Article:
Blind leads blind
Blind leads blind
[Lk. 6:44.]  Saint Bede: “Thorns and brambles are bushes full of briers. They represent
the hearts of those disfigured by the prickliness of self-indulgence, envy,
concupiscence, and by the sharpness of irascibility, calumny, hatred, pride and
bitterness—persons who are disagreeable toward their neighbors and as it were
intractable. The fig signifies the sweet memory of the heavenly kingdom, and the
grape the ardor of love of the Lord.” [“Homily II.25, On Dedication of a Church,”
Homilies on the Gospels, Bk. Two, 259.]

[Lk. 6:45.]  Saint Bede: “The treasure in one’s heart is the intention of the thought,
from which the Searcher of hearts judges the outcome. Quite frequently it occurs that
some persons perform good deeds of lesser importance with a resultant greater reward
of heavenly grace. This is because of the intention in their heart to accomplish greater
good if they could. Others, though they display greater works of virtue, are allotted
smaller rewards by the Lord on account of the indifference in their lukewarm hearts.”
[Ib.]

[Lk. 6:48a.]  Saint Bede: “He strove to root out completely whatever base drives He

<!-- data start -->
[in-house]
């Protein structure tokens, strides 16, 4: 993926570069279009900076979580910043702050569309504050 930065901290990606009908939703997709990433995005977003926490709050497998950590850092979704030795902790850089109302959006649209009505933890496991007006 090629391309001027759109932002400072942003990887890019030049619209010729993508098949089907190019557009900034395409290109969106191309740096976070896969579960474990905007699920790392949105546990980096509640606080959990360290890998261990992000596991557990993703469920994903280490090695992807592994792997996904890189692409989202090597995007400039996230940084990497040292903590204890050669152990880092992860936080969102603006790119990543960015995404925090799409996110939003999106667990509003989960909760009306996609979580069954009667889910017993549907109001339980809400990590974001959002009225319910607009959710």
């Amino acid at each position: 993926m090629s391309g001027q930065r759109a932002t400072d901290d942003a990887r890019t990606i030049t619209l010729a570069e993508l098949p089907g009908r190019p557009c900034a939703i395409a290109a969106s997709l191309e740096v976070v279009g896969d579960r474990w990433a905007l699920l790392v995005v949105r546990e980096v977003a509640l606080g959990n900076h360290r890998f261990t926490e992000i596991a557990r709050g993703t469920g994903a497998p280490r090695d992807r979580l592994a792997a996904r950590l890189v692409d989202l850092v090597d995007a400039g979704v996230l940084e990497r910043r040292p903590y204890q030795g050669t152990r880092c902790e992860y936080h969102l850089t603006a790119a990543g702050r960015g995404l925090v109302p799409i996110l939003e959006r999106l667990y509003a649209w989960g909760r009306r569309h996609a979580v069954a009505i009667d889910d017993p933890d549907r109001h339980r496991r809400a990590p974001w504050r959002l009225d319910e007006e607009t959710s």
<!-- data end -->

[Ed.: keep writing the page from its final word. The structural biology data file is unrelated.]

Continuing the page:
found in the hearts of His faithful, so that when the traces of earlier habits and
unnecessary thoughts had been cast out, He could have a firm and unshakeable
dwelling place in them. He Himself is the Rock,...so holy Church has her Rock, namely,
Christ, concealed in the depths of her heart.” [Ib.]

[Lk. 6:48b.]  Saint Bede: “The explanation is obvious: The Church is often struck by
distressful situations, but is not overthrown. If any believers are overcome by evils
and yield, they surely did not belong to this house. If they had taken a stand upon the
Rock of faith instead of the sand of faithlessness and inconstancy, they would have
been absolutely incapable of ever being shaken....We should note that this flood of
temptations assails the Church in three ways: One is tempted, drawn on and lured by
one’s own concupiscence [Jas. 1:14], or is worn down by the depravity of false
brethren, or is assaulted by the more open snares of those outside the Church. In
another place, the Lord calls these temptations ‘the gates of Hades [Mt. 16:18],’ and
rightly so, for, if victorious, they drag us down to everlasting destruction. Although the
gates of Hades strike her they shall not prevail against her. For she is able to say
truthfully to her Helper: ‘On a Rock hast Thou lifted me on high [Ps. 60(61):2].’ She is
not vanquished by external forces because, by suffering martyrdom, she triumphs over
the ferocity of the unbelievers who persecute her. She is not corrupted by false
brethren because she refutes the dogmas of heretics by believing properly, and she
avoids the vicious example of some...by living soberly and piously.” [Ib., 261.]